Dash and Gauges

We wanted a metal dash, so we changed the lower windscreen panel to one from a '67 car in order to accept the earlier dash panel.

Note the rare 140 MPH speedo. The shifter is a Lokar unit and the trim ring holds the display for gear selection. If you look closely, you will see the edge of the tweeter mounted to the left of the fuel gauge where the O/D switch would have been. It mate sits to the right of the glovebox, instead of the map light. The silver trim ring makes the speakers blend in to the point where they almost disappear.

Controls for the cruise control sit above the oil/temp gauge and the round knob at the right end of the switches controls the 4-speed heater fan. The original heater controls were just too far away to be fiddling with in the dark so they were replaced with units from a '73 B. Now they have illuminated faces and little light dots on the knobs to make night time operation that much simpler.

The leather-covered center console adds quite a lot of comfort.  Home-market cars kept the same metal dash all the way up to '74, though their consoles continued to evolve beyond the simple plastic panel that out metal-dashed cars had.  This one is a one-piece unit made by MGOC and covered in the same trim shop that did the seats.  The console hold the new map light, Hazard switch, heated rear defroster control and the seat heater controls. The stereo has a tilt-up face to improve visibility. The red lamps are warning lights for the fuel injection.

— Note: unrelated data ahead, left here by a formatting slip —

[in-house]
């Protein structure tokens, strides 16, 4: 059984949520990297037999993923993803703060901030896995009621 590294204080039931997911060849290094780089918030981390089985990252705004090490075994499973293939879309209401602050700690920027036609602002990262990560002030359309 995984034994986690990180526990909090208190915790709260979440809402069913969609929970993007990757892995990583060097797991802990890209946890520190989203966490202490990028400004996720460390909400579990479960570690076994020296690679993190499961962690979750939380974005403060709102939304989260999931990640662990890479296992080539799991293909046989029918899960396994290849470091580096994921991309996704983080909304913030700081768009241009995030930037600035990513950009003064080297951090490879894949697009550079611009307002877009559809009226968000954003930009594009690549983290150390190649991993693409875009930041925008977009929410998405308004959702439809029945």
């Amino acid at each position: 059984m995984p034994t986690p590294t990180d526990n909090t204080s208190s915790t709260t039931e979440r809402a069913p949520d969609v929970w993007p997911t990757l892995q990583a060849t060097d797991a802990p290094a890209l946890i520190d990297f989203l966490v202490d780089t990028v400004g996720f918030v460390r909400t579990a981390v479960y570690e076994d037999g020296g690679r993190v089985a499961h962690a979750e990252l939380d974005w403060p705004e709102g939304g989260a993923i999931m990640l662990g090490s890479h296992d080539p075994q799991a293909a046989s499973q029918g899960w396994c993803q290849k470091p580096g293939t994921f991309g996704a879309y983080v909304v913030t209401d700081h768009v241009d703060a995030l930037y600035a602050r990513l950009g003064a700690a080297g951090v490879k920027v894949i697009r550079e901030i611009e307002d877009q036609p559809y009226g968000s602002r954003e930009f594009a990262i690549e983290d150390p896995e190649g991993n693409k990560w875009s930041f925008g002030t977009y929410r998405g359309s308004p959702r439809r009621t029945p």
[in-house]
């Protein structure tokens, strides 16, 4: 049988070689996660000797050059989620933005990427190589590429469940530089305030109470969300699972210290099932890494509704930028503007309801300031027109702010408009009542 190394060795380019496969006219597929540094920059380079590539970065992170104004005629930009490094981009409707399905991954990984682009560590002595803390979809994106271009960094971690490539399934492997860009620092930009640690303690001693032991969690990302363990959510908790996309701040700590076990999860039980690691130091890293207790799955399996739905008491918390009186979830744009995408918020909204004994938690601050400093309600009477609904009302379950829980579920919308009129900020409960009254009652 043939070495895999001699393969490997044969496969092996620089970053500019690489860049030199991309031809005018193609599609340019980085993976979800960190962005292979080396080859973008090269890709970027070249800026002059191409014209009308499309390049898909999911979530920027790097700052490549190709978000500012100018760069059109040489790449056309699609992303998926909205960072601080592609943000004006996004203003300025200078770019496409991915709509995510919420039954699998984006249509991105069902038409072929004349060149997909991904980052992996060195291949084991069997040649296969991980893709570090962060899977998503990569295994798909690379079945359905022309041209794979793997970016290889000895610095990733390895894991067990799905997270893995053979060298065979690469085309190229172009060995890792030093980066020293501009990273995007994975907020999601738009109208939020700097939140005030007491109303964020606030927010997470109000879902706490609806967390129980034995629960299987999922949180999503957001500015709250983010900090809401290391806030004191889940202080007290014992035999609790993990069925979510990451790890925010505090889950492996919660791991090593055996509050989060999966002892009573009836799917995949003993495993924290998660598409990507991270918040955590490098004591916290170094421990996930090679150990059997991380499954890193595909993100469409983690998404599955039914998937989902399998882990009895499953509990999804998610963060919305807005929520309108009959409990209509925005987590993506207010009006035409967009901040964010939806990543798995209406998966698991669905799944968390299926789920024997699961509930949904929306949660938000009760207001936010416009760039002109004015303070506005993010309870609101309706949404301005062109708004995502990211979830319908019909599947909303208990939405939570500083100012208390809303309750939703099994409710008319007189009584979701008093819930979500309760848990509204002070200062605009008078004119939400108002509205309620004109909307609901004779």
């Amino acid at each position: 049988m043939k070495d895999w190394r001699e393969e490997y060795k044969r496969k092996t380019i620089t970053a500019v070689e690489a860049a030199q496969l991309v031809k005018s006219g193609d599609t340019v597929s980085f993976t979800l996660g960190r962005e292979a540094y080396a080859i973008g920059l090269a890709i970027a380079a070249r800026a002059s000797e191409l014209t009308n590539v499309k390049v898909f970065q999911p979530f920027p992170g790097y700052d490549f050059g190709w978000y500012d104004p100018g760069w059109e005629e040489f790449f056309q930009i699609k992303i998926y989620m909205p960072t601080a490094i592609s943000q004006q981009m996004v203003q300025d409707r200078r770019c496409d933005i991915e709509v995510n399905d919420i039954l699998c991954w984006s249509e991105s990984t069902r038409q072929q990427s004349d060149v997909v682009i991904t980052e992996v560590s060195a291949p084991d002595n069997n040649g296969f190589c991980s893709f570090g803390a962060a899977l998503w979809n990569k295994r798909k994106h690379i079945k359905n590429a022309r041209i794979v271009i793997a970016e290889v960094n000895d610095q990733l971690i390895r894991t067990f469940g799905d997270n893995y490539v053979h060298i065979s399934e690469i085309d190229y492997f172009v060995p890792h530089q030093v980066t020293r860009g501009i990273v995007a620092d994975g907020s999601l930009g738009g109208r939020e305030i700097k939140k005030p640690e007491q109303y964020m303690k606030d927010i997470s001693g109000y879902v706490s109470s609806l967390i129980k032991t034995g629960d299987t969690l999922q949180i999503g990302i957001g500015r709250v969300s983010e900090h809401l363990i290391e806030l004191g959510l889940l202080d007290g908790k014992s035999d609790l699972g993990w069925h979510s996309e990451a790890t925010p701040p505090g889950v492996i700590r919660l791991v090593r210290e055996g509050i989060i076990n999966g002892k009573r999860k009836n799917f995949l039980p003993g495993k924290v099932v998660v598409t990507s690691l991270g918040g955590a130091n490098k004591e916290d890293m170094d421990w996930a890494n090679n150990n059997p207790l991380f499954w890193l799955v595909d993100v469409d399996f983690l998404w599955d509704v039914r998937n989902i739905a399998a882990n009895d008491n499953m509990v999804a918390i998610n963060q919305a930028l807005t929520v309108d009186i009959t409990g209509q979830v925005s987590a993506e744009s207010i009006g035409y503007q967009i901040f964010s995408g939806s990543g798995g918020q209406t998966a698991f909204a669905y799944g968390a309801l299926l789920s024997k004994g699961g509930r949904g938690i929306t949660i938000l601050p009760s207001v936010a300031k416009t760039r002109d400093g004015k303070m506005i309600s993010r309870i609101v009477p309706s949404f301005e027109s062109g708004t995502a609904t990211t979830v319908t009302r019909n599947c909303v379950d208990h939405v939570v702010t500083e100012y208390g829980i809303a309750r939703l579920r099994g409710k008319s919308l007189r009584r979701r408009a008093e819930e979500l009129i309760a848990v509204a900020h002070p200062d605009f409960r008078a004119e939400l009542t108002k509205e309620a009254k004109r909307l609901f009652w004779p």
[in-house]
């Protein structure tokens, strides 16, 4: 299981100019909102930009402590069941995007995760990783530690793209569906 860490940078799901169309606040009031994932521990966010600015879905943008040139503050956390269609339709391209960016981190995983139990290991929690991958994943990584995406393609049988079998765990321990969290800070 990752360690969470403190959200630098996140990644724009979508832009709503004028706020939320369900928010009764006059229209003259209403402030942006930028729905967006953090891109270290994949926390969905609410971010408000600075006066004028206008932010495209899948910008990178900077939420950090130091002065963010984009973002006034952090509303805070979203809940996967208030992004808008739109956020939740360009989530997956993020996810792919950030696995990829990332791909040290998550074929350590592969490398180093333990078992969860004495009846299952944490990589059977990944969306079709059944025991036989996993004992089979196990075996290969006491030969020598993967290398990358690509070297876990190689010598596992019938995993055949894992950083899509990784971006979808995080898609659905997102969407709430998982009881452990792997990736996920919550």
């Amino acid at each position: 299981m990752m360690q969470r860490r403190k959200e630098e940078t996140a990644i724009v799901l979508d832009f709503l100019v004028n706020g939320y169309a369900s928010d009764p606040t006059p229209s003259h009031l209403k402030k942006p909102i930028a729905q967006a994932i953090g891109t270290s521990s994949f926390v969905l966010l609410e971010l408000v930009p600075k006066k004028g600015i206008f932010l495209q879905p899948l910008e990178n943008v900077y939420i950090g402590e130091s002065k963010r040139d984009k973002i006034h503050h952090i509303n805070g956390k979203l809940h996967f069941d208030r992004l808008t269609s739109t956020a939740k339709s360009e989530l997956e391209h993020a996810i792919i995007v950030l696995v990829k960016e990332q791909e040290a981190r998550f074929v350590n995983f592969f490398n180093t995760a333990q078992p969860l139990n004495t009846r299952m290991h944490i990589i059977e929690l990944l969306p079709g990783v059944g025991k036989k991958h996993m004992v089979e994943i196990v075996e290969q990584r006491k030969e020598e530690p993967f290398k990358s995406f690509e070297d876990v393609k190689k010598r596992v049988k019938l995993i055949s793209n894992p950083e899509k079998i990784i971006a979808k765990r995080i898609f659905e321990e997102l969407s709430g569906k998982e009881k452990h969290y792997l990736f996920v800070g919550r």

We felt that the ashtray was the perfect spot to mount the controls for the power windows.

The steering wheel is a Moto-Lita and the horn push is a special to both fit the hub and employ the factory center.

You can also see how nicely the Coco Mats fit.

Bradley Restoration

Andrew Bradley, Proprietor

14093 Riverbend Rd.

Mount Vernon, WA 98273

(360) 848-6279